While election-broadcasting rights are fair and balanced, everyday access to the media is unequal in several respects. Most notable is the fact that Israeli Arabs interviewees are underrepresented in Hebrew broadcast media. According to the “Representation Index,” a collaboration between the Sikkuy Association for the Advancement of Civic Equality, the Seventh Eye media-watchdog journal and the Ifat media research institute, more Israeli Arabs appeared on Israeli television talk shows and on radio in 2016 than ever before, but remained significantly underrepresented. The Seventh Eye media-watchdog journal pointed out last year that in many cases, when conducting public-opinion surveys, the media only contacts Jewish citizens. While those surveys are sometimes presented as representing the Israeli public opinion, the fact that they exclude Arab citizens is usually not mentioned. The exclusion of the Arab population from public-opinion polls was said by some members of the Israel Press Council to reflect a wider phenomenon regarding the media coverage of the Arab population in Israel. Consequently, the Israel Press Council, a voluntary body of publishers, editors, journalists and public representatives, amended Article 14 of its code of ethics to prohibit the exclusion of and discrimination against different populations. Under the terms of this amendment, the Press Council is able to address complaints regarding violation of the article through its ethical courts, which have the authority to impose various punishments on journalists or publications.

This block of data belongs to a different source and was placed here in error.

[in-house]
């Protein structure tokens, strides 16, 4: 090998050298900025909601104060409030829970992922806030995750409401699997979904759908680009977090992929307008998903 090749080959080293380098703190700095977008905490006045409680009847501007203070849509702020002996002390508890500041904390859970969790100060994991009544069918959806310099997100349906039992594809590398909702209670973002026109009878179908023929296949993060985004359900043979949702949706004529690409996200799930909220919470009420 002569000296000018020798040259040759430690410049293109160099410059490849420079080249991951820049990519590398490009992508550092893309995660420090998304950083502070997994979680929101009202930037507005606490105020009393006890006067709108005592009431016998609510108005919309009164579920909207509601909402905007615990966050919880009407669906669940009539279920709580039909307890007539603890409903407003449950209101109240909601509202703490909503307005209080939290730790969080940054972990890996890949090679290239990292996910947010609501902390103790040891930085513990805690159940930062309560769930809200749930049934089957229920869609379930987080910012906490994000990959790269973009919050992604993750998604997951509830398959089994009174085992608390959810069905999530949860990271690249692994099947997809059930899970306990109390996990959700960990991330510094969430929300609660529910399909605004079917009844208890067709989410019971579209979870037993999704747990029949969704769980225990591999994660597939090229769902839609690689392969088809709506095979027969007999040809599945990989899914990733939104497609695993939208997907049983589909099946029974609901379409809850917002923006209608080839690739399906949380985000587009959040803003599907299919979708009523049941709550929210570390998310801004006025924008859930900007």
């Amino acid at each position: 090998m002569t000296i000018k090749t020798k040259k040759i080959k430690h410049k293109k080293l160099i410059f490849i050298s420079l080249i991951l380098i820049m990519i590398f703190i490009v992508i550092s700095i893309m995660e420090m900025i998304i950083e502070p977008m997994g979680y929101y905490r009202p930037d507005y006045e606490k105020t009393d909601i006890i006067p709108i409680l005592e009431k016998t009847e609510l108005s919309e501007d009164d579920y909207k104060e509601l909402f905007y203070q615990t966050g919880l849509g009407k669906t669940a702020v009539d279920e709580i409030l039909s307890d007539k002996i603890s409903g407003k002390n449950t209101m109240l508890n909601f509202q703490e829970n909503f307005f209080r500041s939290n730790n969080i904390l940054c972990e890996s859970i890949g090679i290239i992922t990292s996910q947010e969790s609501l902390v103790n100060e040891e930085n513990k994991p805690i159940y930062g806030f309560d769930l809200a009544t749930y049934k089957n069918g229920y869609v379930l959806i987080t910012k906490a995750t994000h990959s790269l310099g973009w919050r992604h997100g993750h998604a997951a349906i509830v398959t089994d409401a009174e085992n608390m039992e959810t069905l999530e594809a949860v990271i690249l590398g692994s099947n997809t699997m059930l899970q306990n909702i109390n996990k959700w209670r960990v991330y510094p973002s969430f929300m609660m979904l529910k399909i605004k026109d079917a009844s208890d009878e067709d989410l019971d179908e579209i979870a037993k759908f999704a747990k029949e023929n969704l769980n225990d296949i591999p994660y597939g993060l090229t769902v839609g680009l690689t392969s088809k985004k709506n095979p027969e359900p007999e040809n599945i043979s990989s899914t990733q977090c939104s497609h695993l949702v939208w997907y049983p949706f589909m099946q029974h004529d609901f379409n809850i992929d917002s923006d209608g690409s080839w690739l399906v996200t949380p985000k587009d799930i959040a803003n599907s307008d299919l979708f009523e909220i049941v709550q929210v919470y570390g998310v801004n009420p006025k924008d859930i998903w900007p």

Citations:
Hattis Rolef, Susan, Ben Meir, Liat and Zwebner, Sarah, “Party financing and election financing in Israel,” Knesset Research Institute, 21.7.2003 (Hebrew).

Persiko, Oren. “A Step Toward Dealing with the Media’s Attitude Toward Marginalized Populations” (Hebrew), 18.02.2016, the7eye: https://www.the7eye.org.il/193765

Persiko, Oren. “About Bullying and Discrimination” (Hebrew), 30.08.2017, the7eye: https://www.the7eye.org.il/219708

Persiko, Oren. “And not Discriminate or Exclude” (Hebrew), 25.09.2016, the7eye: https://www.the7eye.org.il/262354

Shwartz-Altshuler and Lurie, Guy, “Redesign the Israeli Election Propaganda Arrangements“, Israel Democracy Institute website 6.4.2015, http://www.idi.org.il/%D7%A1%D7%A4%D7%A8%D7%99%D7%9D-%D7%95%D7%9E%D7%90%D7%9E%D7%A8%D7%99%D7%9D/%D7%9E%D7%90%D7%9E%D7%A8%D7%99%D7%9D/redesigning_propaganda_regulations/ (Hebrew)

Stern, Itay. “Israeli Arab Representation on TV Talk Shows Shot Up in 2016”(Hebrew), 02.02.2017, Haaretz: https://www.haaretz.com/israel-news/.premium-1.769065”